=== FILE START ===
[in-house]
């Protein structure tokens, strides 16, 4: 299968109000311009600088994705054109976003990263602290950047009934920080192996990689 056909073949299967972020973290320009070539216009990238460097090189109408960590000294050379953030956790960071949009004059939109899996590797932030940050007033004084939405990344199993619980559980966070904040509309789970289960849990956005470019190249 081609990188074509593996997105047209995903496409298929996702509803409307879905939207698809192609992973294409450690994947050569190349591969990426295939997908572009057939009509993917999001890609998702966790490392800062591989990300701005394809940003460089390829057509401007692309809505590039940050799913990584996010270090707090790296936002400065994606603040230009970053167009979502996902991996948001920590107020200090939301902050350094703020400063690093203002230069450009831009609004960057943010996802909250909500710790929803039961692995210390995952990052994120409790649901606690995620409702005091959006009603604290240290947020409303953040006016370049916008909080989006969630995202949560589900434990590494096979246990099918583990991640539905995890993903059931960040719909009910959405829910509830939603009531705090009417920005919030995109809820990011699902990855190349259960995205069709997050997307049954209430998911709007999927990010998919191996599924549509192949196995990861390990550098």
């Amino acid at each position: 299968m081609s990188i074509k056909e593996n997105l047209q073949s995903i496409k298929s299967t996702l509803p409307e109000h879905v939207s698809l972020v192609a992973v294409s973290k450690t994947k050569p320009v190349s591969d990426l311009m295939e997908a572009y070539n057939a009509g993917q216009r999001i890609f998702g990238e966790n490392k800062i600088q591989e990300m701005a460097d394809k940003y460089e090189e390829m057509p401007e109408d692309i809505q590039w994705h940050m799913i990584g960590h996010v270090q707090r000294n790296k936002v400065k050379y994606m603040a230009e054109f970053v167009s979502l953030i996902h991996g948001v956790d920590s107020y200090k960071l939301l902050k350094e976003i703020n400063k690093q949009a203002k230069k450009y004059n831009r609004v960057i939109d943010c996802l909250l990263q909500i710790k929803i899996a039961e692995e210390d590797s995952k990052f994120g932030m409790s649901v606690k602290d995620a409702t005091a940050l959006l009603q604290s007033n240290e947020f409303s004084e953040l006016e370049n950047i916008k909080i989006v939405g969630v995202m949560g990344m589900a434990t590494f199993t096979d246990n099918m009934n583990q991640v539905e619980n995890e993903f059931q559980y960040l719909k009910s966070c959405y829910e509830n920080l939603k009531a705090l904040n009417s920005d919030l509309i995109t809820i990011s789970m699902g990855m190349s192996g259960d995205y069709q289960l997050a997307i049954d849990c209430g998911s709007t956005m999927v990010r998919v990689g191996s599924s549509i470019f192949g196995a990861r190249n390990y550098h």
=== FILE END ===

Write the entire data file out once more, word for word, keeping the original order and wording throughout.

[in-house]
């Protein structure tokens, strides 16, 4: 299968109000311009600088994705054109976003990263602290950047009934920080192996990689 056909073949299967972020973290320009070539216009990238460097090189109408960590000294050379953030956790960071949009004059939109899996590797932030940050007033004084939405990344199993619980559980966070904040509309789970289960849990956005470019190249 081609990188074509593996997105047209995903496409298929996702509803409307879905939207698809192609992973294409450690994947050569190349591969990426295939997908572009057939009509993917999001890609998702966790490392800062591989990300701005394809940003460089390829057509401007692309809505590039940050799913990584996010270090707090790296936002400065994606603040230009970053167009979502996902991996948001920590107020200090939301902050350094703020400063690093203002230069450009831009609004960057943010996802909250909500710790929803039961692995210390995952990052994120409790649901606690995620409702005091959006009603604290240290947020409303953040006016370049916008909080989006969630995202949560589900434990590494096979246990099918583990991640539905995890993903059931960040719909009910959405829910509830939603009531705090009417920005919030995109809820990011699902990855190349259960995205069709997050997307049954209430998911709007999927990010998919191996599924549509192949196995990861390990550098």
């Amino acid at each position: 299968m081609s990188i074509k056909e593996n997105l047209q073949s995903i496409k298929s299967t996702l509803p409307e109000h879905v939207s698809l972020v192609a992973v294409s973290k450690t994947k050569p320009v190349s591969d990426l311009m295939e997908a572009y070539n057939a009509g993917q216009r999001i890609f998702g990238e966790n490392k800062i600088q591989e990300m701005a460097d394809k940003y460089e090189e390829m057509p401007e109408d692309i809505q590039w994705h940050m799913i990584g960590h996010v270090q707090r000294n790296k936002v400065k050379y994606m603040a230009e054109f970053v167009s979502l953030i996902h991996g948001v956790d920590s107020y200090k960071l939301l902050k350094e976003i703020n400063k690093q949009a203002k230069k450009y004059n831009r609004v960057i939109d943010c996802l909250l990263q909500i710790k929803i899996a039961e692995e210390d590797s995952k990052f994120g932030m409790s649901v606690k602290d995620a409702t005091a940050l959006l009603q604290s007033n240290e947020f409303s004084e953040l006016e370049n950047i916008k909080i989006v939405g969630v995202m949560g990344m589900a434990t590494f199993t096979d246990n099918m009934n583990q991640v539905e619980n995890e993903f059931q559980y960040l719909k009910s966070c959405y829910e509830n920080l939603k009531a705090l904040n009417s920005d919030l509309i995109t809820i990011s789970m699902g990855m190349s192996g259960d995205y069709q289960l997050a997307i049954d849990c209430g998911s709007t956005m999927v990010r998919v990689g191996s599924s549509i470019f192949g196995a990861r190249n390990y550098h």